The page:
Sunday, November 25, 2007

Basic Hearth Bread - Again

November 25, 2007
I love this bread.

It's one of the few from The Bread Bible that I've repeated--it's worth repeating because it's just about a perfect basic loaf of bread. It's chewy and crusty, and, especially with sourdough starter substituting for some of the yeast, as it did this time, very flavorful. It's also quite pretty.
The first time I made this bread, in March of 2006, I was just getting started on my year-long bread-baking project. I liked it then, even though I didn't shape it very well. I made it a second time just after our kitchen was completed--I think it was the first bread I made in the new oven. It got a little too dark, but I still liked it. This time, it was almost perfect. In fact, I doubled the recipe because I knew how much I liked this bread. (Doubling was not such a great idea, as it turned out, since the amount of dough really taxed my KitchenAid's powers. I smelled something burning and couldn't figure out what it was, since I hadn't turned on the oven. Then I realized that my mixer was working its little heart out for me.)

This hearth bread is just flour, water, and yeast, with a little honey added for a very subtle sweetness. Most of the flour is bread flour, but there's a little whole wheat--enough for color and taste. One of Rose's variations is to cut down the yeast and add some sourdough starter. I like to add some sourdough to most breads anyhow, but this one especially benefits from it. Not enough to make it sour, but just enough to deepen the flavor.
We had it with cheese and wine this afternoon.

Jim brought some cheese back from the grocery store that described itself as having a "subtle barnyard taste." I asked him why he thought that sounded inviting, but it turned out to be fine.
(It's amazing how much time I have on Sunday when I'm not writing a novel, by the way!)
And I'm making spaghetti with bacon, tomatoes, and tarragon for dinner; I expect it will go very well with that, too.

Thea's Mother's Cream Scones

Sunday, November 25, 2007

First of all, I'm done with the novel. After an all-day stint of writing yesterday, I got to "The End" and to 50,276 words at the same time. I can now cross "Write a Novel" off my list of life's goals.
I had a secret plan in case I couldn't make it quite to 50,000 words. Two of my main characters are amateur bakers (what a surprise!), and they bake various things throughout the book. I figured that if I didn't make the word count by November 30, I'd just add the recipes. The more I thought about it, the more integral the recipes seemed. As it happened, I didn't need the extra words, but I'm still including the recipes in the novel.
I thought I'd already decided what recipes I was going to use. To my surprise, though, Thea's mother entered the story, and she decided to bake scones. I didn't know that was going to happen. You know how writers are always claiming that their characters just do things on their own? That always seemed pretty unbelievable to me, yet there she was, this new character who just barged into Thea's kitchen and made scones. She doesn't even have a name. She's just "Thea's mom." (Like mothers often are--mere appendages to their children).
When I woke up this morning, I was disappointed that there were no scones for me to eat. After all, I'd invented the damn character; did I have to bake the scones too? It seems that I did.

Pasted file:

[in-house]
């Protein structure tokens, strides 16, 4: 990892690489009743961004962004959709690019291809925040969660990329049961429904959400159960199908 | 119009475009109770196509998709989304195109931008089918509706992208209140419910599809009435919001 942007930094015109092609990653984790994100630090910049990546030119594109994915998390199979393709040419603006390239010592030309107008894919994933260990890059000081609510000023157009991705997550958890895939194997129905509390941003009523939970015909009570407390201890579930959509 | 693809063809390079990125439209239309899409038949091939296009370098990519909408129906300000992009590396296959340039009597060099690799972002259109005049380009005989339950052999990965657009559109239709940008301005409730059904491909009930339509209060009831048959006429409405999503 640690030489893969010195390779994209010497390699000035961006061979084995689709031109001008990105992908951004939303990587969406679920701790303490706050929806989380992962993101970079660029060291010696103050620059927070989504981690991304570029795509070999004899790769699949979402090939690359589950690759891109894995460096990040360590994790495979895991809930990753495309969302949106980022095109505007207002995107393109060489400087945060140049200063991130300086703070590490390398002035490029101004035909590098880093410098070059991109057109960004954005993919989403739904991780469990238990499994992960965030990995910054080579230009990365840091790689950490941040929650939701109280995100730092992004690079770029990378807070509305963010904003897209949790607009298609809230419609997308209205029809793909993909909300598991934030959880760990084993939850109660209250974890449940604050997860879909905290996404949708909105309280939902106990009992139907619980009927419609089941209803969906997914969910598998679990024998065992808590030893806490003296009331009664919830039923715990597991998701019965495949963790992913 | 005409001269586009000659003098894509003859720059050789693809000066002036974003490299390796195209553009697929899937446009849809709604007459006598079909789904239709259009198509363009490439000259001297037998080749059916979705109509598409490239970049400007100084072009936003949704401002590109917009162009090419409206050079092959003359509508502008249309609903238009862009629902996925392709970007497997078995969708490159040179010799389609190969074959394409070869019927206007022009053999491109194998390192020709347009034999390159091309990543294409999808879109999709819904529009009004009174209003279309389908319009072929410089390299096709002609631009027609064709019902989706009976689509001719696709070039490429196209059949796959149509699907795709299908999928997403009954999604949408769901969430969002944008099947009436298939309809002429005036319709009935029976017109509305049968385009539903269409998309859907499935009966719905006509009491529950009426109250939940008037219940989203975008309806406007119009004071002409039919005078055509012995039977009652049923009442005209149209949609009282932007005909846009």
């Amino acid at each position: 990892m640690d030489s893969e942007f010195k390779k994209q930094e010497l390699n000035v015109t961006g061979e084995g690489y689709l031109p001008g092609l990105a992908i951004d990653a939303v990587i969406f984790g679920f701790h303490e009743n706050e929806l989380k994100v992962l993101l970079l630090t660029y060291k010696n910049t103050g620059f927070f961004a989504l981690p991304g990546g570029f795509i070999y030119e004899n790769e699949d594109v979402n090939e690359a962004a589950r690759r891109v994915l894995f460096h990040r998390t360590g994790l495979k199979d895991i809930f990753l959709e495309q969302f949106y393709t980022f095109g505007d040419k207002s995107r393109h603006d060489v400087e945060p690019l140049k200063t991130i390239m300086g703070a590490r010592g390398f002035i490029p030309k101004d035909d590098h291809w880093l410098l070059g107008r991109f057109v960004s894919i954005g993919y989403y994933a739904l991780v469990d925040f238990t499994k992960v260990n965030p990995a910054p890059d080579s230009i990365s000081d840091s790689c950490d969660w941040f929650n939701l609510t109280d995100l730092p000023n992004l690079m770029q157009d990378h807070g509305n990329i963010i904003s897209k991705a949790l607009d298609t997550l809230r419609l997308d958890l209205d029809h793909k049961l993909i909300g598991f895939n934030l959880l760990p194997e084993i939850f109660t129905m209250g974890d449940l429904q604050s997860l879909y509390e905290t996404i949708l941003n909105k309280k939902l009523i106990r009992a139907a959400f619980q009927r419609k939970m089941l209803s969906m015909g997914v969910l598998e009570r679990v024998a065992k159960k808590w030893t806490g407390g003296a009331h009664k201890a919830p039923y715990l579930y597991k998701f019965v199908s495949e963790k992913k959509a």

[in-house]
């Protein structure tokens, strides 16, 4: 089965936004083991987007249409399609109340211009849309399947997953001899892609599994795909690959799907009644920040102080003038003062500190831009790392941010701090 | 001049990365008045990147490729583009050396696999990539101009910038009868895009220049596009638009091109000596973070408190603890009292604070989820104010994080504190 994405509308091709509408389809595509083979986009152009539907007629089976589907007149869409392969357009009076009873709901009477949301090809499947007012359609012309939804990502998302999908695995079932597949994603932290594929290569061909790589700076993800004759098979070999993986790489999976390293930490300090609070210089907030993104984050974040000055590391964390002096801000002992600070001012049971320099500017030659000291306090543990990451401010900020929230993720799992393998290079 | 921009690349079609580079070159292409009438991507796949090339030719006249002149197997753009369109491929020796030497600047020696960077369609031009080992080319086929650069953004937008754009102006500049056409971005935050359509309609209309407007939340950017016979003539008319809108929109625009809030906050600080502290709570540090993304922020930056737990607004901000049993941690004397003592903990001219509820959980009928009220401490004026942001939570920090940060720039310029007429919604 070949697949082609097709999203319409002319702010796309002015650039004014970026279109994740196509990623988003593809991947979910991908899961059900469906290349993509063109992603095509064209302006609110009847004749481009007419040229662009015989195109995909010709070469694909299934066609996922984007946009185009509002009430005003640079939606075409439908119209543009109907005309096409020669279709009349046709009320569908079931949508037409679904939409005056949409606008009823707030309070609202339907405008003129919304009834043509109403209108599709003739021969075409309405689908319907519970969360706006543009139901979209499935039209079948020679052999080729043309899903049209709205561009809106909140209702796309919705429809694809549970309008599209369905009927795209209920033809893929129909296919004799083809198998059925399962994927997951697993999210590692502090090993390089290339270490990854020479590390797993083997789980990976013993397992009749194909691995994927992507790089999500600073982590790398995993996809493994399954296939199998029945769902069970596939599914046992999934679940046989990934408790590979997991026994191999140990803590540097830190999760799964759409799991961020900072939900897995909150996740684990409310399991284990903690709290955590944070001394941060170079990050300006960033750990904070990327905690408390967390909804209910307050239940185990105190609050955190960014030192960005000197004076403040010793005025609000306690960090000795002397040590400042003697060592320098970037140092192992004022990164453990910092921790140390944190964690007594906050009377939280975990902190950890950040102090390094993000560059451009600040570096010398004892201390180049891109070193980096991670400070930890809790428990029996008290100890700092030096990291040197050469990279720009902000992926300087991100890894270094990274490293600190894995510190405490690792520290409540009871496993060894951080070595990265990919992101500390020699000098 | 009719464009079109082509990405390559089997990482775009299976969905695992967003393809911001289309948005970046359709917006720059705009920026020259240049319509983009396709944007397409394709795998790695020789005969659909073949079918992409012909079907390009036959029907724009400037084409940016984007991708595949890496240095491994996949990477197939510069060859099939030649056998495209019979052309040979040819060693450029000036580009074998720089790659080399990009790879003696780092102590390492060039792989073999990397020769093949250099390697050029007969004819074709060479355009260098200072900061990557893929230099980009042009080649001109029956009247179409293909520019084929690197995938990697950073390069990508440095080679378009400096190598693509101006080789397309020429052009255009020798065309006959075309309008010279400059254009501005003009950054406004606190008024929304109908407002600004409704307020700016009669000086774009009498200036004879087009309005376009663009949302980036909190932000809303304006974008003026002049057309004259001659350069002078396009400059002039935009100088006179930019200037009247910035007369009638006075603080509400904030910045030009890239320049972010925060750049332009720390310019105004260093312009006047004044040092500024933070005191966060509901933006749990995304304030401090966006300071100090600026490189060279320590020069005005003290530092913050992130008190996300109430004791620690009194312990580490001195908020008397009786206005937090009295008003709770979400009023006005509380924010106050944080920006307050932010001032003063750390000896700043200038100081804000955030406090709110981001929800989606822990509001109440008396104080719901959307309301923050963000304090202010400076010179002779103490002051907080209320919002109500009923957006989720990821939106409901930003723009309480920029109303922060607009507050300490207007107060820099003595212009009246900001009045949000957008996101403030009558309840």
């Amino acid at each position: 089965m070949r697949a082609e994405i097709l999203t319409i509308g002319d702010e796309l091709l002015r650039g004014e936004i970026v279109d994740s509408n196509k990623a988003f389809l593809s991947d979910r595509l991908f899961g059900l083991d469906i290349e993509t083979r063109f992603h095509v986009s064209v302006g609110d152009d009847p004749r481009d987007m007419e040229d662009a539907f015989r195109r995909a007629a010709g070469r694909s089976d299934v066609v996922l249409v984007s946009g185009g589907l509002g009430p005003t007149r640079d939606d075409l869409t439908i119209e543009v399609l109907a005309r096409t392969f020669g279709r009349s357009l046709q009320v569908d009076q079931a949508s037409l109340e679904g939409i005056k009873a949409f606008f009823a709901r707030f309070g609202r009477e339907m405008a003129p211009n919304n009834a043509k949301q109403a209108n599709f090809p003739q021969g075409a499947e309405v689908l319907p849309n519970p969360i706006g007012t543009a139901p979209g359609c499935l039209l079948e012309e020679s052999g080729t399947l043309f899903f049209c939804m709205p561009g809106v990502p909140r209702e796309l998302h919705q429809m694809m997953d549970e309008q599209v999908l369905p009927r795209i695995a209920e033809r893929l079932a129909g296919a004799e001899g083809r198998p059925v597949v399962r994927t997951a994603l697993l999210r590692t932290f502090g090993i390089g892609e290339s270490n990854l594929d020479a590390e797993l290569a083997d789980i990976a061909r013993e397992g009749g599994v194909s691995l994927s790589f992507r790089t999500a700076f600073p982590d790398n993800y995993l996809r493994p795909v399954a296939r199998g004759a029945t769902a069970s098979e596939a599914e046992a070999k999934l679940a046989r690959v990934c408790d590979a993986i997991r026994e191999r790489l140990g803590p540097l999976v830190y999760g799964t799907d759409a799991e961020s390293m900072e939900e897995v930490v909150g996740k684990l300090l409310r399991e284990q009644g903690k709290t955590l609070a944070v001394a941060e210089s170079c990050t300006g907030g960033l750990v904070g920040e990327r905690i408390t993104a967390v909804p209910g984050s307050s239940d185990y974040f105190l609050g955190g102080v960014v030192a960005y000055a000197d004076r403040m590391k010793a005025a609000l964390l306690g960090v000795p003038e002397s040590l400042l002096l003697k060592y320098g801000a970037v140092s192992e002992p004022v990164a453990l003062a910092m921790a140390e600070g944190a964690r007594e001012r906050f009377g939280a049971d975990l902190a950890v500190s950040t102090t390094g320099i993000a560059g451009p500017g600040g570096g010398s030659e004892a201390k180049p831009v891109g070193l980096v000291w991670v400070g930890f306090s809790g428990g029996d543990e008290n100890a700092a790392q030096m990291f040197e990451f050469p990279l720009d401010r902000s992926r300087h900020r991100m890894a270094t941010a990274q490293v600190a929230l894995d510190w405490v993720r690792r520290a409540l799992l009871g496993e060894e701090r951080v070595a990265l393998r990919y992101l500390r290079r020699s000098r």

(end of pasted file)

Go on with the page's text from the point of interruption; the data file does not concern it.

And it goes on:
When Jim walked into the kitchen, he was delighted to see me mixing up scones. "Scones! What a wonderful idea!" "They're Thea's mother's scones," I told him. He nodded knowingly. "Ah," he said, and walked out. He may not be sure who she is, but he thinks that Thea's mother makes a mean scone.

Thea's Mother's Cream Scones

1/3 c. currants
2 c. flour
2 t. baking powder
3 T. sugar
1/2 t. salt
4 T. cold butter, cut into small pieces
2 eggs
1/2 c. heavy cream
1/2 t. vanilla
1/3 c. chopped walnuts or pecans (optional)

1 T. heavy cream to brush on scones
Extra sugar to sprinkle on scones

1. Preheat oven to 425.
2. Mix flour, baking powder, sugar, and salt; then cut in butter until the mixture resembles meal.
3. Combine eggs, cream, and vanilla, and stir it into the flour mixture, along with currants and nuts.
4. Turn dough onto floured counter and knead lightly about 10 times.
5. Pat dough into circle about 3/4" thick. Brush with cream and sprinkle with sugar.
6. Cut into 8 to 12 wedges, depending on how big you want the scones to be.
7. Place wedges on baking pan lined with parchment paper.
8. Bake until golden, about 15 minutes.

Adapted from Vegetarian Cooking for Everyone, by Deborah Madison

Like Mother, Like Daughter

Thursday, November 22, 2007
"Mom, I have to bring bread on Thanksgiving."
"I thought you were making a Key Lime pie."
"I am, but my friends told me to bring bread. They know about your blog, and they think I should bake bread too. So send me a recipe, but it has to be easy. And the ingredients can't be expensive. I'm very poor. And remember--I don't have anything!"
I mulled this one over for a while, then thought about the first bread I ever made. I was about 16, and "Dilly Bread" was the rage. I think it had won the Pillsbury Bake-Off, back in the day when the Bake-Off was something more than a showcase for pre-packaged, highly processed food. I remembered it being very easy, with very little kneading, and it didn't even need a loaf pan.
To my surprise, it was easy to find a recipe. And it was easy to make too. The only minor almost-glitch was when Liz and I were IM-ing about making the bread, and I told her to find a warm spot in the kitchen. She said, "You mean you're not supposed to put it in the refrigerator?"
I said, "Yikes!" "Okay, okay, it's out of the refrigerator now. Don't panic."


She was very pleased with how the bread turned out, as well as the Key Lime pie. There had been a moment of distress the day before when she was shopping. "Mom, I'm at the grocery store, and they don't have any Key Limes." I told her just to get regular limes, and not bottled key lime juice, which I think has a nasty, artificial taste. I told her not to forget the whipping cream. "It's got to be Reddi-Whip. I don't have a mixer." Silence. "Don't worry, mom, it'll taste great."

She took her bread and pie to her friend Sarah's condo, and these soon-to-be doctors (and one lawyer) put on a nice spread.

They gave the job of carving the turkey to the only non-doctor. But he did a nice job.